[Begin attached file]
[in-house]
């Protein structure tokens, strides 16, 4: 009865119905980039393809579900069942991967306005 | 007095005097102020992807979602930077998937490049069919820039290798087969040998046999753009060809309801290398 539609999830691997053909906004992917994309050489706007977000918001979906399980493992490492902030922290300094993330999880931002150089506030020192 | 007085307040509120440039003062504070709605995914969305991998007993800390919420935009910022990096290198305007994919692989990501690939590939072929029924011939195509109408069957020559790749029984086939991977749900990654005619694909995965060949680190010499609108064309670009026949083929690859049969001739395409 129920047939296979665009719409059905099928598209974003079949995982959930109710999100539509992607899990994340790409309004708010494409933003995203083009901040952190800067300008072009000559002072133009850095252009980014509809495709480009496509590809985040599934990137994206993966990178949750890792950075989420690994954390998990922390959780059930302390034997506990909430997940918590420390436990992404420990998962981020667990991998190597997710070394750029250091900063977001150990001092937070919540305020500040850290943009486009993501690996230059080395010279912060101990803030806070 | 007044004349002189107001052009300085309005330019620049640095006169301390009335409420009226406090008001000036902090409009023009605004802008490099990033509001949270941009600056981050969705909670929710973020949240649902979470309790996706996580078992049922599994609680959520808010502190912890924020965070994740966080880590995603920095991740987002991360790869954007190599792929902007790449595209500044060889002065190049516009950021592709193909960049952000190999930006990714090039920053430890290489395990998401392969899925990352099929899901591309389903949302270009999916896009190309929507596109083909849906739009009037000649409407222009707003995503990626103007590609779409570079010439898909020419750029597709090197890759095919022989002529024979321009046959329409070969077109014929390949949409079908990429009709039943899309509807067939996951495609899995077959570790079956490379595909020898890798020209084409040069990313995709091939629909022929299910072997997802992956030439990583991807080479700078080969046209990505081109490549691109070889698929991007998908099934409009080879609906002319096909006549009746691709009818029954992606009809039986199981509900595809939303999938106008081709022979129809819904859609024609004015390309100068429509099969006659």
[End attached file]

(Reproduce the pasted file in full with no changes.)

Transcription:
[in-house]
């Protein structure tokens, strides 16, 4: 009865119905980039393809579900069942991967306005 | 007095005097102020992807979602930077998937490049069919820039290798087969040998046999753009060809309801290398 539609999830691997053909906004992917994309050489706007977000918001979906399980493992490492902030922290300094993330999880931002150089506030020192 | 007085307040509120440039003062504070709605995914969305991998007993800390919420935009910022990096290198305007994919692989990501690939590939072929029924011939195509109408069957020559790749029984086939991977749900990654005619694909995965060949680190010499609108064309670009026949083929690859049969001739395409 129920047939296979665009719409059905099928598209974003079949995982959930109710999100539509992607899990994340790409309004708010494409933003995203083009901040952190800067300008072009000559002072133009850095252009980014509809495709480009496509590809985040599934990137994206993966990178949750890792950075989420690994954390998990922390959780059930302390034997506990909430997940918590420390436990992404420990998962981020667990991998190597997710070394750029250091900063977001150990001092937070919540305020500040850290943009486009993501690996230059080395010279912060101990803030806070 | 007044004349002189107001052009300085309005330019620049640095006169301390009335409420009226406090008001000036902090409009023009605004802008490099990033509001949270941009600056981050969705909670929710973020949240649902979470309790996706996580078992049922599994609680959520808010502190912890924020965070994740966080880590995603920095991740987002991360790869954007190599792929902007790449595209500044060889002065190049516009950021592709193909960049952000190999930006990714090039920053430890290489395990998401392969899925990352099929899901591309389903949302270009999916896009190309929507596109083909849906739009009037000649409407222009707003995503990626103007590609779409570079010439898909020419750029597709090197890759095919022989002529024979321009046959329409070969077109014929390949949409079908990429009709039943899309509807067939996951495609899995077959570790079956490379595909020898890798020209084409040069990313995709091939629909022929299910072997997802992956030439990583991807080479700078080969046209990505081109490549691109070889698929991007998908099934409009080879609906002319096909006549009746691709009818029954992606009809039986199981509900595809939303999938106008081709022979129809819904859609024609004015390309100068429509099969006659």